District municipalities are made up of several local municipalities that fall in one district. There are usually between 4 – 6 local municipalities that come together in a district council. Some district municipalities also include nature reserves and the areas where few people live – these are called district management areas. They fall directly under the district council and have no local council. The district municipality has to co-ordinate development and delivery in the whole district. It has its own administration The district council is made up of two types of councillors: Elected councillors – they are elected for the district council on a proportional representation ballot by all voters in the area. 40% of the district councillors who represent local municipalities in the area – they are local councillors sent by their council to represent it on the district council ,60% of the district councillors. While metropolitan municipalities are responsible for all local services, development and delivery in the metropolitan area, local municipalities share that responsibility with district municipalities. This is especially the case in very rural areas, where district municipalities will have more responsibility for development and service delivery.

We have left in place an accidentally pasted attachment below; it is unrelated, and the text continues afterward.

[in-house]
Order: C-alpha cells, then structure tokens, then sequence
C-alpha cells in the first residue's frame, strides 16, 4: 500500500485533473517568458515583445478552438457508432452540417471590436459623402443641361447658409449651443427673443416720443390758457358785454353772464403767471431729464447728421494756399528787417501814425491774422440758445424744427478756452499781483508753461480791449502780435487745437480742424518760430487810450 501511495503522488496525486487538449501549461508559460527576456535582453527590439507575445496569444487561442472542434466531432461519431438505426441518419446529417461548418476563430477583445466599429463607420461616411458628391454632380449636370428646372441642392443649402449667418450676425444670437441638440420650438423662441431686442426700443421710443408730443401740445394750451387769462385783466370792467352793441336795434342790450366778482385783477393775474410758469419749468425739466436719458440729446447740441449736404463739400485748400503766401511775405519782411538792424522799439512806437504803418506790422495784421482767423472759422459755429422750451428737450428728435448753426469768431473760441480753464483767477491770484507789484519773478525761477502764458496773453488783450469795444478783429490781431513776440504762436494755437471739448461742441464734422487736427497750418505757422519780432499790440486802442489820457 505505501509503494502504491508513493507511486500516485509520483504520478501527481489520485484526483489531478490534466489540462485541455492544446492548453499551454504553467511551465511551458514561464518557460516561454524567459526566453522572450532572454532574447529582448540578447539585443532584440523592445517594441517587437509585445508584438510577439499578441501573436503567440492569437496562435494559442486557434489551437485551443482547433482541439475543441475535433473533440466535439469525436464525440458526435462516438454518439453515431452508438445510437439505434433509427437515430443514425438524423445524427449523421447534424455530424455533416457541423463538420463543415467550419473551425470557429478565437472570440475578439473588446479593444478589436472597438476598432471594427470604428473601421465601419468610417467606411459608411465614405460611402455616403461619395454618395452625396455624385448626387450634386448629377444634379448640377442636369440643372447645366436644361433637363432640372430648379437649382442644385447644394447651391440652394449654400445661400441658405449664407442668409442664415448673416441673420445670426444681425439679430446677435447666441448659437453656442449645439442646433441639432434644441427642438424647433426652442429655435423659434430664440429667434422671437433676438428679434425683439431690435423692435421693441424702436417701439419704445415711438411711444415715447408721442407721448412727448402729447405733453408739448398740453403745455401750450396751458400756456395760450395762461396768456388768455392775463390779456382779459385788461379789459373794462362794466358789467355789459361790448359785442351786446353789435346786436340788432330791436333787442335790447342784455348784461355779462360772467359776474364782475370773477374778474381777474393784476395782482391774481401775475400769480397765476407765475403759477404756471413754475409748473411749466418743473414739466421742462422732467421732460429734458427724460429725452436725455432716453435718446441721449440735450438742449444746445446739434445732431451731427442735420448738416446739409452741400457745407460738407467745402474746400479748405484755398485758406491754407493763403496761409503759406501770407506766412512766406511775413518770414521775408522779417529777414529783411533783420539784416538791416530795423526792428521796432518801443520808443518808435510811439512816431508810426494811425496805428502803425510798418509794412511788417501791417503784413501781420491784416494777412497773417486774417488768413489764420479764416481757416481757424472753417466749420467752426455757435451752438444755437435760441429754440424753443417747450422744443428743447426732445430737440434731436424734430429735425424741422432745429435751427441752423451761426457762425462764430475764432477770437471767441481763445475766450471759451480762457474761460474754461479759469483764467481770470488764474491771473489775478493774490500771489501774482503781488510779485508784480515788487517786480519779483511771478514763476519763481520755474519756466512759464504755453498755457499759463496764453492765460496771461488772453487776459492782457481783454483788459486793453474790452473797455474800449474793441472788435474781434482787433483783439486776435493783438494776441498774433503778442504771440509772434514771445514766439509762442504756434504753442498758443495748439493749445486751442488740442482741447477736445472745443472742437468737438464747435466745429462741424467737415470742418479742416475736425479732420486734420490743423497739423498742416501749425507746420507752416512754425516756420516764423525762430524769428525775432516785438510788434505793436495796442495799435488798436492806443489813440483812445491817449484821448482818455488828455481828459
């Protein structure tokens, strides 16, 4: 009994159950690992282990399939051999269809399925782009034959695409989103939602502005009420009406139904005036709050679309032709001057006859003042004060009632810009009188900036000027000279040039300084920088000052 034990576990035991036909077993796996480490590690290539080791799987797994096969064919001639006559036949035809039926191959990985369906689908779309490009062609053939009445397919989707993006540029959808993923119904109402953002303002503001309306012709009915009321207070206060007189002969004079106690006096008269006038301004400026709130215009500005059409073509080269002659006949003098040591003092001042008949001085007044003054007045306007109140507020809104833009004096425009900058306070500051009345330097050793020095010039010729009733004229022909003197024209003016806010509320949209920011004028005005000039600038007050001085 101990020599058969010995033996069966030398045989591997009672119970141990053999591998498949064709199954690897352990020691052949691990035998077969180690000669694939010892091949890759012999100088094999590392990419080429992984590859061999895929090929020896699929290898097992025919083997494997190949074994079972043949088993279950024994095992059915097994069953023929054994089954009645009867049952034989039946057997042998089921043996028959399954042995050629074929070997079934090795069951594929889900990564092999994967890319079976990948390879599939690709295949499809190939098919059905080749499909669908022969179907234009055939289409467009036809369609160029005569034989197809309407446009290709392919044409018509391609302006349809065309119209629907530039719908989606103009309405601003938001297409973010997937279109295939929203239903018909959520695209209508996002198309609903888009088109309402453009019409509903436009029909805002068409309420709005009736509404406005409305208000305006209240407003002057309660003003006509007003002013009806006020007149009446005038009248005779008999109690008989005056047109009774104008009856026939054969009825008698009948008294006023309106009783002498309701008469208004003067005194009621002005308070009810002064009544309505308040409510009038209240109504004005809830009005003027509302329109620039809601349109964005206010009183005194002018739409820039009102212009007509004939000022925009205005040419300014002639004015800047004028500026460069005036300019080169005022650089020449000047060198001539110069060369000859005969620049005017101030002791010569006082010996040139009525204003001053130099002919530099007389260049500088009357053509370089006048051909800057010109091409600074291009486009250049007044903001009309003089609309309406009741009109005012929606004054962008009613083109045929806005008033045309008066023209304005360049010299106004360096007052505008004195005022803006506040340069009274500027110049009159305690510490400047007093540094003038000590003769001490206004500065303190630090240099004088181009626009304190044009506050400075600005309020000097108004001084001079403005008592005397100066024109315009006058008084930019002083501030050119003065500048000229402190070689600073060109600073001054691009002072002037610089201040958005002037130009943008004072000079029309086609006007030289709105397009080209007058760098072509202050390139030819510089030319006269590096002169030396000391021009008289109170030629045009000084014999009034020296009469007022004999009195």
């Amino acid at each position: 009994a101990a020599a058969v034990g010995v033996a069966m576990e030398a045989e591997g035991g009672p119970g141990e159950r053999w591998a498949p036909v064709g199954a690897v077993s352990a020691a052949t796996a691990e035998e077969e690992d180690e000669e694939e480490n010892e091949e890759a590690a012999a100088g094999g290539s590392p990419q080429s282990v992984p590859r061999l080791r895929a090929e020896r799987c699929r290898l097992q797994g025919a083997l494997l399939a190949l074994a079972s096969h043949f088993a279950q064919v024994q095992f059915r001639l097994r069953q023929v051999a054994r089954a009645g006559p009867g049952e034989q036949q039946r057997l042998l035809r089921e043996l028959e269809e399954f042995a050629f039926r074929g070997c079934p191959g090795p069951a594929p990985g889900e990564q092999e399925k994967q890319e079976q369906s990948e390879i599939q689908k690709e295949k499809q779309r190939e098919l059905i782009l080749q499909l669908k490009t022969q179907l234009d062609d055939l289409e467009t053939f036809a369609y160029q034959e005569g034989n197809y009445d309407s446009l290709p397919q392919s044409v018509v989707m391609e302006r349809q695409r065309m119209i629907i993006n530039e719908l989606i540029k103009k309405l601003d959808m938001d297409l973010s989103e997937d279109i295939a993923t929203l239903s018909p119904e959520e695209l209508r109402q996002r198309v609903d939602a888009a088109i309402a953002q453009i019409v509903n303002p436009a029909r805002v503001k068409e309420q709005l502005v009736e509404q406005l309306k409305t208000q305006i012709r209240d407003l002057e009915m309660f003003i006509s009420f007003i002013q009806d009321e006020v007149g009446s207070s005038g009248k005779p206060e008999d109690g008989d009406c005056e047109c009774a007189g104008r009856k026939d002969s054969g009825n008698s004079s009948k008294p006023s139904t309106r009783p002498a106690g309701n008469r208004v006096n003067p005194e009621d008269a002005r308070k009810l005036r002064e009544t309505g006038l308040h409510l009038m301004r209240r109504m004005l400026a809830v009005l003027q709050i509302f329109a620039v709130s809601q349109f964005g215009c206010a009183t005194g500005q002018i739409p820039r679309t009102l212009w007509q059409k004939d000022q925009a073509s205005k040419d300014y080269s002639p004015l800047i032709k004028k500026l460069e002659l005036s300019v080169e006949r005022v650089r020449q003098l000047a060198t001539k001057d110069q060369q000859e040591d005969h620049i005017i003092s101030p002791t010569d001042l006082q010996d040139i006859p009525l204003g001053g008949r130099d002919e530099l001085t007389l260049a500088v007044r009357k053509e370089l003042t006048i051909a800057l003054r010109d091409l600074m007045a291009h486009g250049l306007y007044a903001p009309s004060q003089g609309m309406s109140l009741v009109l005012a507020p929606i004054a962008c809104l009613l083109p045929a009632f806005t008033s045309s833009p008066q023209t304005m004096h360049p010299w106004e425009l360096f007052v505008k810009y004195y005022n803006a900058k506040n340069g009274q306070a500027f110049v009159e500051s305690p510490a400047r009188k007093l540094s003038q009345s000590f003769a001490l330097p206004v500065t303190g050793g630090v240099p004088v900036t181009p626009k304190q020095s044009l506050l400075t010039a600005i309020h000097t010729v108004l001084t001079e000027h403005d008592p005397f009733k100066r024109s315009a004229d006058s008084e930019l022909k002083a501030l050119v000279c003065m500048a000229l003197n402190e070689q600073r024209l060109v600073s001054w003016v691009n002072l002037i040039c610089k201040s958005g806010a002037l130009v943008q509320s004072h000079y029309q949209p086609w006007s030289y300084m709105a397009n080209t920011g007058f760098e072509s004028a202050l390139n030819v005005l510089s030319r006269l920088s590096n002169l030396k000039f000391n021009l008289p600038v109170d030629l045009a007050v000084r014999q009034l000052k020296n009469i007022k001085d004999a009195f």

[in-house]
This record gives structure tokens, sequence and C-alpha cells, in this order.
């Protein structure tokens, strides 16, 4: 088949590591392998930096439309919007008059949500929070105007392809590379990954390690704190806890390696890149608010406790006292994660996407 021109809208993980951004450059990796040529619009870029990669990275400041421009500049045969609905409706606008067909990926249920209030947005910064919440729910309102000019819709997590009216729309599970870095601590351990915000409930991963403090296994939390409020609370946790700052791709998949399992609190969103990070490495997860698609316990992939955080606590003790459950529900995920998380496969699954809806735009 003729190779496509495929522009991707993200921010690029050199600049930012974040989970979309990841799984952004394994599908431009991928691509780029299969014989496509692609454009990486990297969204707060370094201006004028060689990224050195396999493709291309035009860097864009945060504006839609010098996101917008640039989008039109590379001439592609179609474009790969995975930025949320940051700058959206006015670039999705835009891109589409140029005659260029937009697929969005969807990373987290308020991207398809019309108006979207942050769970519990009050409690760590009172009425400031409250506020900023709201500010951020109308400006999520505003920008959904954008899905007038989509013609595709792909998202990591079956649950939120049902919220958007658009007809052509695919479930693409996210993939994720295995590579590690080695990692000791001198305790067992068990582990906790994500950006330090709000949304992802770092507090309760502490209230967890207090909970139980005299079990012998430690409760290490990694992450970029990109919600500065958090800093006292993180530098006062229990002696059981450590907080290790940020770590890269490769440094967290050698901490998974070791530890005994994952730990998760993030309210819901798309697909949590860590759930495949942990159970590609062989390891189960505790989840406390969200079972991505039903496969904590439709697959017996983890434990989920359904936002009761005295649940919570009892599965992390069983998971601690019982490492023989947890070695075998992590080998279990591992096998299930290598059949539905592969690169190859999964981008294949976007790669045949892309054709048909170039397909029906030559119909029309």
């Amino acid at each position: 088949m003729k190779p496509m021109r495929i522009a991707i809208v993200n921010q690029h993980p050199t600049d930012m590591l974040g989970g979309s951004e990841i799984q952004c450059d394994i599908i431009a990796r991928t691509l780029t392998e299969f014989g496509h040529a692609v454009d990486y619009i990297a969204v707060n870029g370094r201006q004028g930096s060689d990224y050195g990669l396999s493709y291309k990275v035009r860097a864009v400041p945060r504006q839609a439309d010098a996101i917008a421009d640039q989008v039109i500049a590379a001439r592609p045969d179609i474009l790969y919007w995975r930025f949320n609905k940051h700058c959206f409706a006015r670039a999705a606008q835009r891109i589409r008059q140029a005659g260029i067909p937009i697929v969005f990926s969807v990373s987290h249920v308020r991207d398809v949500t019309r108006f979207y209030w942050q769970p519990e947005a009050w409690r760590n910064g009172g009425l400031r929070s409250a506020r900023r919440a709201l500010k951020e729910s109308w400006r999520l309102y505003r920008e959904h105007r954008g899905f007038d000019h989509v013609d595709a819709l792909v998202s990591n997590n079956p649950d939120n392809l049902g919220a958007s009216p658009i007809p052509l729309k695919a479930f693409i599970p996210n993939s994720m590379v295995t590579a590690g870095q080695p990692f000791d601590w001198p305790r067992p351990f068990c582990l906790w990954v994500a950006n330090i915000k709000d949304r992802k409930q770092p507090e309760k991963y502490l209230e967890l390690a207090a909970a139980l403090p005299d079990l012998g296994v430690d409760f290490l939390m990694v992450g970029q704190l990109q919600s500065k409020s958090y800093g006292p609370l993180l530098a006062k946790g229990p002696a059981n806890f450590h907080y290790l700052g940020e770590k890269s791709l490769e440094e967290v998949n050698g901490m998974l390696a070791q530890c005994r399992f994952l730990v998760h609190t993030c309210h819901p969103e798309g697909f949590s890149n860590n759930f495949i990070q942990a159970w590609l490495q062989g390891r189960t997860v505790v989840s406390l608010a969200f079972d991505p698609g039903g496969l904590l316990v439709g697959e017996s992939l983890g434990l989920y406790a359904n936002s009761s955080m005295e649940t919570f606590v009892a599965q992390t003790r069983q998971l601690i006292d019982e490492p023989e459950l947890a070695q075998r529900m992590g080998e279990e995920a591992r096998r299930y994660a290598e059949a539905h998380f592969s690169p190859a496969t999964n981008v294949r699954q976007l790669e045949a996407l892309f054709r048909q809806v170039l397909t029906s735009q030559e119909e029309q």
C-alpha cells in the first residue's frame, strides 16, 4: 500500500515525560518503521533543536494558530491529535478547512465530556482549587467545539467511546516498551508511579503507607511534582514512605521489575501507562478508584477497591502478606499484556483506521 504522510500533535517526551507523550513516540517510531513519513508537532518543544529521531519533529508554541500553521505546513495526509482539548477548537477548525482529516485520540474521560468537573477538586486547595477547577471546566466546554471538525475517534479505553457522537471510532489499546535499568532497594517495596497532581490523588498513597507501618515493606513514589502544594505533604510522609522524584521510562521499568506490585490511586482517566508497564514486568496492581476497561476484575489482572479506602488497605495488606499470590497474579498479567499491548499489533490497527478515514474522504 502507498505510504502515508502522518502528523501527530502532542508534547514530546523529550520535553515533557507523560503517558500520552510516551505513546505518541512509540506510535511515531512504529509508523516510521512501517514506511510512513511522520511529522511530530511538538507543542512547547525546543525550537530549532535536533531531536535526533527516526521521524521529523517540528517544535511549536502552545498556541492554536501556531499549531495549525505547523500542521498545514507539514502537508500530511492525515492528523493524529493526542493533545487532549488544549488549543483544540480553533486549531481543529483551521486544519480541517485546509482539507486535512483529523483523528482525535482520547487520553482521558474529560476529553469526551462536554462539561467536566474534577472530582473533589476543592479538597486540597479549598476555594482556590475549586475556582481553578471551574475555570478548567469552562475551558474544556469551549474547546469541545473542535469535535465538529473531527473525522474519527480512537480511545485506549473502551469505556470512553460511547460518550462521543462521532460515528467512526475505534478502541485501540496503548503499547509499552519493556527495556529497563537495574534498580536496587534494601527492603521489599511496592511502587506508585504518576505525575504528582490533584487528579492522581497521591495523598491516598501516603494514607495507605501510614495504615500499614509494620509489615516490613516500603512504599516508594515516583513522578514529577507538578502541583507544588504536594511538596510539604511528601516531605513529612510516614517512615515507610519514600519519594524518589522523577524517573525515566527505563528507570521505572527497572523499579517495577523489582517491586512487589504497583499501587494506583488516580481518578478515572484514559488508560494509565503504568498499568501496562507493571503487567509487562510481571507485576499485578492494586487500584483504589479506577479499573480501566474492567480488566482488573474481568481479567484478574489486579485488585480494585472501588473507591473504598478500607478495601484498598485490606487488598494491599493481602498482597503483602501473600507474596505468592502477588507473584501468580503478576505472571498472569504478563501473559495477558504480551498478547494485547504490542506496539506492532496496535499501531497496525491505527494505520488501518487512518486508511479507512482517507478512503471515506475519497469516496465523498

Municipalities are responsible to deliver these services to the people, Electricity delivery, Water for household use, Sewage and sanitation, Storm water systems, refuse removal, Firefighting services and Municipal health services to name a few
National or provincial government can also delegate other responsibilities to municipalities. When municipalities are asked to perform the role of another sphere of government, clear agreements should be made about who will pay the cost. If municipalities are given responsibility for something without being given a budget to do the work, it is called an “un-funded mandate”.